I am a great believer in open access academic publishing. Unfortunately though, to have an impact you need an income and if you desire an academic career, then to obtain this income you need to work as an academic. And therein lies my quandry. My advice (and philosophy) is this: if you are serious about making an impact on your discipline and building a career in academia, then re-evaluate how you spend your time on Facebook, Twitter or elsewhere on the web. Try and justify (to yourself) how this time will benefit to your career, or whether it might be better spent writing papers (or a thesis). I’m not about to suggest that you should abandon these services (I certainly won’t be), because they can be a useful supplement to academic writing and networking.  But be realistic about how useful it really is, particularly given your career goals.

I do hope I’m wrong and that someone points out the error in my logic, though I don’t think I am. It’s a major change in direction in terms of my thinking about the web, but ultimately a successful career measured by making an impact on my discipline is more important than promoting myself on the web.

Related posts

Creative Commons License
Michael Morrison’s Blog by Michael Morrison is licensed under a Creative Commons Attribution-Noncommercial-No Derivative Works 3.0 Australia License.

Post Footer automatically generated by Add Post Footer Plugin for wordpress.

  • Harriet Deacon

    Nice post and I see where you’re coming from.

    Quality is not easy to define: I prefer a definition that relates to real-world utility, although I don’t discount theoretical reflection as an important part of improving real-world practice. What I find extraordinary is that the medium is considered more important in judging quality than the message. For example I get more points as a historian writing a book that no-one in a developing country can afford to buy, than publishing in a journal which even poorer libraries will have access to online, and that will be read across disciplines. Some of my most influential work has been published free online as a book with a research council press, and I probably got little academic credit for it.

    One unfortunate systemic result of the situation you describe in the heritage field is that there is less interaction between academic discourse and the discourse of heritage practitioners: to get into an A-rated journal you only have to get past the hurdle of academic reviewers who spend all their time reading each other’s work and writing, not engaging with heritage practice. What you say in a journal need not actually be useful to practitioners. Although you could argue that’s good in challenging the practice of heritage management, for example, the reality is that there is less and less debate between critics and practitioners. I think in general this is bad for both sides.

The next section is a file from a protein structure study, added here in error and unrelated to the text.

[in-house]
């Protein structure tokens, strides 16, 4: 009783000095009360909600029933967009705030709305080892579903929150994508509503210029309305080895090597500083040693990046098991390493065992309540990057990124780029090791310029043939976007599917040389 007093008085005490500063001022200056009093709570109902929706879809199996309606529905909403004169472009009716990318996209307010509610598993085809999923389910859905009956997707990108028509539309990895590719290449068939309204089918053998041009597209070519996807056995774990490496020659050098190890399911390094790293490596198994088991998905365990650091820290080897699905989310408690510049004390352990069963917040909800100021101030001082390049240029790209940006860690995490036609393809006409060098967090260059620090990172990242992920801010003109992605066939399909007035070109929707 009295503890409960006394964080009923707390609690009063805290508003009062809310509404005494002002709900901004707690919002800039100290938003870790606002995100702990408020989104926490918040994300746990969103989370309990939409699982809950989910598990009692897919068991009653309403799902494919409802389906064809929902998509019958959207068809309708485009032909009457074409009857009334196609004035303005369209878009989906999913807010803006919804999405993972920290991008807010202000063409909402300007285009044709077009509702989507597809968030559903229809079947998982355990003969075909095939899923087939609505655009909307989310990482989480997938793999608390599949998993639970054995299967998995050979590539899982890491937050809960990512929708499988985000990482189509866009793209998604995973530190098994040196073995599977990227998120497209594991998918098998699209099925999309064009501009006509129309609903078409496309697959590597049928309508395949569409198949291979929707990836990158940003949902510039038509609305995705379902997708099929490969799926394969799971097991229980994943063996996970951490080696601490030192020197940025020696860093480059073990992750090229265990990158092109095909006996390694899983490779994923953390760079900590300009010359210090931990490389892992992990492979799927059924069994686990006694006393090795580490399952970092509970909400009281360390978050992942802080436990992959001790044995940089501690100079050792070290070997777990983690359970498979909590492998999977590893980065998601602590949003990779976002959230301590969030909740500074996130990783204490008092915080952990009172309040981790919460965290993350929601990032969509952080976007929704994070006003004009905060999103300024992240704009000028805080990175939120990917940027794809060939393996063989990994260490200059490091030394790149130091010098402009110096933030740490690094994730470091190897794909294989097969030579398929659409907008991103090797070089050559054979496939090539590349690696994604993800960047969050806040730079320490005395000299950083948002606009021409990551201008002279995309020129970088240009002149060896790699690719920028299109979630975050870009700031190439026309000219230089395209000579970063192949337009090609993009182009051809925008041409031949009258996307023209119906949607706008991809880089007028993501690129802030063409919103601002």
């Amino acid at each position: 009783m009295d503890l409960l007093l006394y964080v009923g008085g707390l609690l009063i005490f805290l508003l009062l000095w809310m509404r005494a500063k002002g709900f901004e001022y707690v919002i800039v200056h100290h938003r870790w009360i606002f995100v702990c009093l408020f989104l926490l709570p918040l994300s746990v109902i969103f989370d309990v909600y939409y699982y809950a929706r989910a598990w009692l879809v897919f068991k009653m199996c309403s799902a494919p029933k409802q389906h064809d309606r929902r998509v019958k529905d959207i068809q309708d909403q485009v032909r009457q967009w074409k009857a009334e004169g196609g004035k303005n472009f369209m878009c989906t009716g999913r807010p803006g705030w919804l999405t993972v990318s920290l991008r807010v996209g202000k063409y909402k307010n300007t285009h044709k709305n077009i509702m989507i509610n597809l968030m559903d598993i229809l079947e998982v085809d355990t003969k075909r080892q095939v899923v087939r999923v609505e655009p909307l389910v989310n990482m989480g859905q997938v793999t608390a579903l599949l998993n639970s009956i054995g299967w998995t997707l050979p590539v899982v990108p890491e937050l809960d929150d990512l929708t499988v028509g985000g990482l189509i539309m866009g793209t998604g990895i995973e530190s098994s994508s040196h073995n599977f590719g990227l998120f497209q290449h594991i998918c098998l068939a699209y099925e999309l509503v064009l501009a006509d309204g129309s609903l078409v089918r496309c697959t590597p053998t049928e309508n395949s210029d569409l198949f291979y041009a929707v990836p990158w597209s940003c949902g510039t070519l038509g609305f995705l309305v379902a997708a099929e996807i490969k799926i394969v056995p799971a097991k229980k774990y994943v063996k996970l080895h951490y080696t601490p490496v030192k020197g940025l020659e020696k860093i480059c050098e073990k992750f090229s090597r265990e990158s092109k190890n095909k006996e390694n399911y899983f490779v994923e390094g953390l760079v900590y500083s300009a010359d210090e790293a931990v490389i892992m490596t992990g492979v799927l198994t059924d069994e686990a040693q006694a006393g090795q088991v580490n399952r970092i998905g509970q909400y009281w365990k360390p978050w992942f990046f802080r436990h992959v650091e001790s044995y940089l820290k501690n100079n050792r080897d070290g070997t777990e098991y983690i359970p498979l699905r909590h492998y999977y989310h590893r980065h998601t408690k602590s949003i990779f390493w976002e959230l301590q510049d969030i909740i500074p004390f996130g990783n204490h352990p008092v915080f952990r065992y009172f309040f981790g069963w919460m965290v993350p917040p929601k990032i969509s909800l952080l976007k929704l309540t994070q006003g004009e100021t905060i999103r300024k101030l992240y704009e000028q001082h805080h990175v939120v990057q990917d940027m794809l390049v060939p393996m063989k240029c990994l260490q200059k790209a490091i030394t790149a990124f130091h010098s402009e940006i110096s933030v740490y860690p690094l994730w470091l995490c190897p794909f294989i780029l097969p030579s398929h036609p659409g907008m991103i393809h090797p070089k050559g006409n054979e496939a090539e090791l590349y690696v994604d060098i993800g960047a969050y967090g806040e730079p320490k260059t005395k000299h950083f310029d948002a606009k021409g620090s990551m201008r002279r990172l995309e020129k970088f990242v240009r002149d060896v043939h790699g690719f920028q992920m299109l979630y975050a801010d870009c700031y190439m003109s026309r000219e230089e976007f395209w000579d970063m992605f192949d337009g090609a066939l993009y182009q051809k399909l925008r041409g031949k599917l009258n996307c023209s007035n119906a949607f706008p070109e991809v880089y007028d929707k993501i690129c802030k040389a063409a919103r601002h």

• Pingback: Tweets that mention Publish (high quality research) or perish --

  • ($) Stephen Dann

    “other factors count (such as teaching quality) but I’m yet to be convinced that such metrics have equal importance”

    Those metrics do not hold any weight when compared to A* or A level publications. I recently won a Vice Chancellor’s award for teaching, and my head of department ask me how this award contributed to an A* publication. (That the award was hand signed by the new VC didn’t matter. Did it contribute to A*? No? Bad staff member! No cookie!). Although ERA themselves repeatedly state that journals are one element in a six category framework, the university sector tends to reply “And by that you meant Publishing in A* journals, right?”. Internal metrics are all journals – you can be convicted of interesting criminal charges, or have repeated serious professional misconduct charges, and if you’ve got an A* or two, you’re bulletproof.

    Your logic isn’t flawed, and I say this as one who made their way through the game publishing as I felt, writing textbooks rather than journal articles, and ignoring the rules of the system, but I started in the late 1990s, and I’m happy to get hit with the massive and ongoing negative reinforcement about non-journal publications.

    If you want to progress in the system, you’re doing the right thing.